The cybercriminal’s greatest friend is human error, and distraction makes for a perfect bedfellow. The remote working calendar means that meetings are now held in virtual rooms, instead of face-to-face. A great opportunity for a quick catch up on a few emails during a spot of downtime, perhaps? It’s also a great opportunity for an attacker to make you fall for a phishing attack.

“It’s really about putting in the forefront there that email is the major first factor when we talk about data breaches, and anything around cyberattacks and ransomware being deployed on people’s machines,” Paterson says around education. “We just need to be very aware that even though we think these things are changing, [you] need to add a lot more security, methods and the tactics that people are using to get into your business is still very similar.

“The attacks may be more sophisticated, but the actual attack vector is the same as it was 10-15 years ago.”

This bears true in the statistics. The Anti-Phishing Working Group (APWG) found in its Phishing Activity Trends Report (pdf) in February that attacks hit an all-time high in 2021. Attacks had tripled since early 2020 – in other words, since the pandemic began. 

VIPRE has many solutions to this age-old problem, and the email security product side of the business comes primarily under Paterson’s remit. One such product is VIPRE SafeSend, which focuses on misaddressed emails and prevents data leakage. “Everyone’s sent an email to the wrong person at some point in their life,” says Paterson. “It just depends how serious that’s been.”

Paterson notes one large FMCG brand, where a very senior C-level executive had the same name as someone else in the business much lower down. Naturally, plenty of emails went to the wrong place. “You try and get people to be uber-careful, but we’ve got technology solutions to help with those elements as well now,” says Paterson. “It’s making sure that businesses are aware of that, then also having it in one place.”

Another part of the product portfolio is with EDR (endpoint detection and response). The goal for VIPRE is to ‘take the complexities out of EDR management for small to medium-sized businesses and IT teams.’ Part of this is understanding what organisations really want.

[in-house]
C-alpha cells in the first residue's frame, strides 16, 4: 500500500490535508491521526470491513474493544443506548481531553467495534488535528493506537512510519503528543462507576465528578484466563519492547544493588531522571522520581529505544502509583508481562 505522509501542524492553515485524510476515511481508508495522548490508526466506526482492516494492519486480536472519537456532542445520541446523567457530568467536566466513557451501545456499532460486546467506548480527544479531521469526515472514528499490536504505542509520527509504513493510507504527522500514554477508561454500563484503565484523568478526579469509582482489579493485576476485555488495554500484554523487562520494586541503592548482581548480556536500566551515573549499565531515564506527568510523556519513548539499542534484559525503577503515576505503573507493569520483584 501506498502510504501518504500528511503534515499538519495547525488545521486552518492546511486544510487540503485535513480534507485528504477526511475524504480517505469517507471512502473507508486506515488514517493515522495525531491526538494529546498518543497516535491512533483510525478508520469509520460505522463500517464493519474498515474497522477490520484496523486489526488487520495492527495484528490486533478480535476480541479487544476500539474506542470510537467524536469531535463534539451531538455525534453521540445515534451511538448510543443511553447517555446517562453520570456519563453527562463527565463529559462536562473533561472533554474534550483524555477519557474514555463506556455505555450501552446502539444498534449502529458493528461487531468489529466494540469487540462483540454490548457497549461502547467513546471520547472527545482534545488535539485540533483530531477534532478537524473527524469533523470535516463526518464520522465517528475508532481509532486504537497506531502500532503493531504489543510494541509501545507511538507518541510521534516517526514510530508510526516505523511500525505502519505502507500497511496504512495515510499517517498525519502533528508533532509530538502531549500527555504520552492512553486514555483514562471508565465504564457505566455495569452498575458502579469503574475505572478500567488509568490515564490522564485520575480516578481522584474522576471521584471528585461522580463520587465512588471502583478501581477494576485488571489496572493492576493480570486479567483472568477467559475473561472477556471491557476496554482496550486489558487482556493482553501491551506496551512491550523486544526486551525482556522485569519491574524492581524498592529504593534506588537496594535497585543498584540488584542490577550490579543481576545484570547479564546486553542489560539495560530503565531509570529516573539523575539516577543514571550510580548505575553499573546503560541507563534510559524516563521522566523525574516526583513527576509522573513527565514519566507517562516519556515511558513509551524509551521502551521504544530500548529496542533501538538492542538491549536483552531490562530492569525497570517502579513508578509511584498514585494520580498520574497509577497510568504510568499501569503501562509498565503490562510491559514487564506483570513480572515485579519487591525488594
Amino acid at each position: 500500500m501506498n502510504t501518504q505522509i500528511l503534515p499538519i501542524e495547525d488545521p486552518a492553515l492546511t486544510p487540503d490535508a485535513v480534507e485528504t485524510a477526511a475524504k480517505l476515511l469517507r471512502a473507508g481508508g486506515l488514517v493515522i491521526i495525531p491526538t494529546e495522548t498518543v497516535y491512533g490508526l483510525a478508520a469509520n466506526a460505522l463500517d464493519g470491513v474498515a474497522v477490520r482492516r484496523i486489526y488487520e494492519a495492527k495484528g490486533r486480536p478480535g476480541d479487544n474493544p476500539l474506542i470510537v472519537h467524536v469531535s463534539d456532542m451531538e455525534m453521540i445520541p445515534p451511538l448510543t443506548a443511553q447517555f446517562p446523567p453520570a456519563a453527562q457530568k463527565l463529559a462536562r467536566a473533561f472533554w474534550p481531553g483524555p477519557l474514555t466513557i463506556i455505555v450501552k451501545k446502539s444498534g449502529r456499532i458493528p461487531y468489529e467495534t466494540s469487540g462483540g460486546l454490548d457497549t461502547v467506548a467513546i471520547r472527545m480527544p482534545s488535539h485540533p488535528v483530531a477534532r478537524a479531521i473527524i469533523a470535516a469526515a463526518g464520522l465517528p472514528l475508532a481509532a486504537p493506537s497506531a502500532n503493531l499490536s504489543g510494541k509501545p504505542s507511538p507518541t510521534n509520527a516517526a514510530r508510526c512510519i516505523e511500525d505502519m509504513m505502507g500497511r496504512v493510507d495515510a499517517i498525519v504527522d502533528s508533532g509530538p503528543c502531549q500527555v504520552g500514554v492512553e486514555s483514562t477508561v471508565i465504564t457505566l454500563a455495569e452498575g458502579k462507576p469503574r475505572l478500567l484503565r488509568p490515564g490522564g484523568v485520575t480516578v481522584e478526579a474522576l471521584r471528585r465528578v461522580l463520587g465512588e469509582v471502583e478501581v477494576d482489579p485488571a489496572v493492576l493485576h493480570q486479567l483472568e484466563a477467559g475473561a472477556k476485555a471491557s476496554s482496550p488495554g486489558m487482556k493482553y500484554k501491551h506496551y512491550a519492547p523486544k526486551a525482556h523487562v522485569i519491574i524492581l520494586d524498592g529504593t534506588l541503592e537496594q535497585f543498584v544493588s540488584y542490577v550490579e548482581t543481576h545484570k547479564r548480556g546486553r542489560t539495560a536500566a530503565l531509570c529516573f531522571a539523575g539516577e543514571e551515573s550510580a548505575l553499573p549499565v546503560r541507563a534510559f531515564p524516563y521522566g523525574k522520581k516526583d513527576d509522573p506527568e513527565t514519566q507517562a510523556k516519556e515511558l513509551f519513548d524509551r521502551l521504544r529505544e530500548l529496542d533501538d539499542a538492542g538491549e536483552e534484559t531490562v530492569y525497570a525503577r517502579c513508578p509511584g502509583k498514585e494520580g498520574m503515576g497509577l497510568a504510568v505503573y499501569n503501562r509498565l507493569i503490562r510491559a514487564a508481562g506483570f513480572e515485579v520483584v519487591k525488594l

The basic knowledge is there, as many organisational surveys will show. Take a study from the Enterprise Security Group (ESG) released in October in terms of ransomware preparedness. Respondents cited network security (43%), backup infrastructure security (40%), endpoint (39%), email (36%) and data encryption (36%) as key prevention areas. Many security vendors offer this and much more – but how difficult is it to filter out the noise?

“People understand they need an endpoint solution, and an email security solution. There’s a lot of competitors out there and they’re all shouting about different things,” says Paterson. “So it’s really getting down to the nitty gritty of what they actually need as a business. That’s where we at VIPRE try to make it as easy as possible for clients. 

“A lot of companies do EDR at the moment, but what we’ve tried to do is get it down to the raw elements that every business will need, and maybe not all the bells and whistles that probably 99% of organisations aren’t going to need,” Paterson adds.

“We’re very much a company that puts a lot of emphasis on our clients and partners, where we treat everyone as an individual business. We get a lot of comments [from customers] that some of the biggest vendors in there just treat them as a number.”

Paterson is speaking at the Cyber Security & Cloud Expo Global, in London on December 1-2 around the rising threat of ransomware, and how the security industry evolves alongside this threat. Having a multi-layered approach will be a cornerstone of Paterson’s message, and his advice to businesses is sound.

“Take a closer look at those areas, those threat vectors, the way that they are coming into the business, and make sure that you are putting those industry-level systems in place,” he says. “A lot of businesses can get complacent and just continue renewing the same thing over and over again, without realising there are new features and additions. Misdelivery of email is a massive one – I would say the majority of businesses don’t have anything in place for it.

“Ask ‘where are the risk areas for your business?’ and understand those more, and then make sure to put those protection layers in place to help with things like ransomware attacks and other elements.”

(Photo by Cytonn Photography on Unsplash)

Want to learn more about cybersecurity and the cloud from industry leaders? Check out Cyber Security & Cloud Expo taking place in Amsterdam, California, and London.

Explore other upcoming enterprise technology events and webinars powered by TechForge here.